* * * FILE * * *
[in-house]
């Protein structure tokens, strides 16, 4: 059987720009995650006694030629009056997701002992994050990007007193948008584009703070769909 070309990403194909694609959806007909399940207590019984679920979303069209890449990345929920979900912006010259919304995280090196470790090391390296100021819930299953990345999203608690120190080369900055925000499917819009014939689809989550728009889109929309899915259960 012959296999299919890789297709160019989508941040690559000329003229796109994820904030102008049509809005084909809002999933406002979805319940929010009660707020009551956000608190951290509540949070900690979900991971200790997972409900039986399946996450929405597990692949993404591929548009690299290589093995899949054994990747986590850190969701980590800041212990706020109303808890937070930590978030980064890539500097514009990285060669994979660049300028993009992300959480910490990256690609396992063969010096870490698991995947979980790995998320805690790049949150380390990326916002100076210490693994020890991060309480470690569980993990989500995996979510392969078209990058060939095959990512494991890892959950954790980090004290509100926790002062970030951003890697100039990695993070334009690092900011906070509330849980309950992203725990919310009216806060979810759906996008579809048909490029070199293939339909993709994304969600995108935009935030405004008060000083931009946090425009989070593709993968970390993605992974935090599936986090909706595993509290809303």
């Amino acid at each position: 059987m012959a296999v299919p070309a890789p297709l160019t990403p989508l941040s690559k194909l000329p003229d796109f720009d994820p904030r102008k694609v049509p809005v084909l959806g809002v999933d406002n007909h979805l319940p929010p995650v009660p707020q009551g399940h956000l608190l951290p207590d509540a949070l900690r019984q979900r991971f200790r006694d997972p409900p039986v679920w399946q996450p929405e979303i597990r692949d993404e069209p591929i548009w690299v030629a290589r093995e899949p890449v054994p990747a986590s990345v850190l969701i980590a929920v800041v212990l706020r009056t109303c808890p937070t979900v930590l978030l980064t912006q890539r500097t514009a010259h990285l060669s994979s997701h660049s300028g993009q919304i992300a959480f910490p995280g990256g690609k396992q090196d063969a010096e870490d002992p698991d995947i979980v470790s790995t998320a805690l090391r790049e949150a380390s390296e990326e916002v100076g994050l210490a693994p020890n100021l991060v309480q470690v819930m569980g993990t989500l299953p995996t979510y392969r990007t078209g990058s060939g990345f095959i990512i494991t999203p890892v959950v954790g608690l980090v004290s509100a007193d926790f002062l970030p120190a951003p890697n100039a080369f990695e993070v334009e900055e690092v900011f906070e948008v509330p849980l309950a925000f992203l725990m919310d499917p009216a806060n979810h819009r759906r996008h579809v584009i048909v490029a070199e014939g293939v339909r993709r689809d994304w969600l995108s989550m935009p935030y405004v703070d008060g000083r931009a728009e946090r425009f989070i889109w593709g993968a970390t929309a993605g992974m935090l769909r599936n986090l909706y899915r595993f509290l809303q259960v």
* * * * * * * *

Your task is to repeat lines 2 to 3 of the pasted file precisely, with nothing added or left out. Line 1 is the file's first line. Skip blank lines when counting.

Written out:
């Protein structure tokens, strides 16, 4: 059987720009995650006694030629009056997701002992994050990007007193948008584009703070769909 070309990403194909694609959806007909399940207590019984679920979303069209890449990345929920979900912006010259919304995280090196470790090391390296100021819930299953990345999203608690120190080369900055925000499917819009014939689809989550728009889109929309899915259960 012959296999299919890789297709160019989508941040690559000329003229796109994820904030102008049509809005084909809002999933406002979805319940929010009660707020009551956000608190951290509540949070900690979900991971200790997972409900039986399946996450929405597990692949993404591929548009690299290589093995899949054994990747986590850190969701980590800041212990706020109303808890937070930590978030980064890539500097514009990285060669994979660049300028993009992300959480910490990256690609396992063969010096870490698991995947979980790995998320805690790049949150380390990326916002100076210490693994020890991060309480470690569980993990989500995996979510392969078209990058060939095959990512494991890892959950954790980090004290509100926790002062970030951003890697100039990695993070334009690092900011906070509330849980309950992203725990919310009216806060979810759906996008579809048909490029070199293939339909993709994304969600995108935009935030405004008060000083931009946090425009989070593709993968970390993605992974935090599936986090909706595993509290809303």
């Amino acid at each position: 059987m012959a296999v299919p070309a890789p297709l160019t990403p989508l941040s690559k194909l000329p003229d796109f720009d994820p904030r102008k694609v049509p809005v084909l959806g809002v999933d406002n007909h979805l319940p929010p995650v009660p707020q009551g399940h956000l608190l951290p207590d509540a949070l900690r019984q979900r991971f200790r006694d997972p409900p039986v679920w399946q996450p929405e979303i597990r692949d993404e069209p591929i548009w690299v030629a290589r093995e899949p890449v054994p990747a986590s990345v850190l969701i980590a929920v800041v212990l706020r009056t109303c808890p937070t979900v930590l978030l980064t912006q890539r500097t514009a010259h990285l060669s994979s997701h660049s300028g993009q919304i992300a959480f910490p995280g990256g690609k396992q090196d063969a010096e870490d002992p698991d995947i979980v470790s790995t998320a805690l090391r790049e949150a380390s390296e990326e916002v100076g994050l210490a693994p020890n100021l991060v309480q470690v819930m569980g993990t989500l299953p995996t979510y392969r990007t078209g990058s060939g990345f095959i990512i494991t999203p890892v959950v954790g608690l980090v004290s509100a007193d926790f002062l970030p120190a951003p890697n100039a080369f990695e993070v334009e900055e690092v900011f906070e948008v509330p849980l309950a925000f992203l725990m919310d499917p009216a806060n979810h819009r759906r996008h579809v584009i048909v490029a070199e014939g293939v339909r993709r689809d994304w969600l995108s989550m935009p935030y405004v703070d008060g000083r931009a728009e946090r425009f989070i889109w593709g993968a970390t929309a993605g992974m935090l769909r599936n986090l909706y899915r595993f509290l809303q259960v």